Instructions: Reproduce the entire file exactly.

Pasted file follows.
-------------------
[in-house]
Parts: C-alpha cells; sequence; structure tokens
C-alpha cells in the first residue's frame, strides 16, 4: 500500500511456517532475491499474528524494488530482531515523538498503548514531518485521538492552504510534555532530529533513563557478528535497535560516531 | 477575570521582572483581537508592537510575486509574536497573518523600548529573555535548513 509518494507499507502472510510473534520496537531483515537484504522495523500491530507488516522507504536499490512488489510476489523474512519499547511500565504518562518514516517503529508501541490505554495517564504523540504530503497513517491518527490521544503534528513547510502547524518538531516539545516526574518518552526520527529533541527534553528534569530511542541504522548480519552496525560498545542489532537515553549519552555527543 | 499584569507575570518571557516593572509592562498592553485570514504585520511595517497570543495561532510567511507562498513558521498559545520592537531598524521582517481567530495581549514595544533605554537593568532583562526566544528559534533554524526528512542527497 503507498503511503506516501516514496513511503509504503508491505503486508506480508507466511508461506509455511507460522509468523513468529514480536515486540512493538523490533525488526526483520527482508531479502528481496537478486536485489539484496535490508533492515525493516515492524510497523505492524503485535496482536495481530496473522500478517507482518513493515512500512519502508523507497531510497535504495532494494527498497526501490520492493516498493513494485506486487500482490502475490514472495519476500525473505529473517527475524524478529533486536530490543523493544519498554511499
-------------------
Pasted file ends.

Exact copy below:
[in-house]
Parts: C-alpha cells; sequence; structure tokens
C-alpha cells in the first residue's frame, strides 16, 4: 500500500511456517532475491499474528524494488530482531515523538498503548514531518485521538492552504510534555532530529533513563557478528535497535560516531 | 477575570521582572483581537508592537510575486509574536497573518523600548529573555535548513 509518494507499507502472510510473534520496537531483515537484504522495523500491530507488516522507504536499490512488489510476489523474512519499547511500565504518562518514516517503529508501541490505554495517564504523540504530503497513517491518527490521544503534528513547510502547524518538531516539545516526574518518552526520527529533541527534553528534569530511542541504522548480519552496525560498545542489532537515553549519552555527543 | 499584569507575570518571557516593572509592562498592553485570514504585520511595517497570543495561532510567511507562498513558521498559545520592537531598524521582517481567530495581549514595544533605554537593568532583562526566544528559534533554524526528512542527497 503507498503511503506516501516514496513511503509504503508491505503486508506480508507466511508461506509455511507460522509468523513468529514480536515486540512493538523490533525488526526483520527482508531479502528481496537478486536485489539484496535490508533492515525493516515492524510497523505492524503485535496482536495481530496473522500478517507482518513493515512500512519502508523507497531510497535504495532494494527498497526501490520492493516498493513494485506486487500482490502475490514472495519476500525473505529473517527475524524478529533486536530490543523493544519498554511499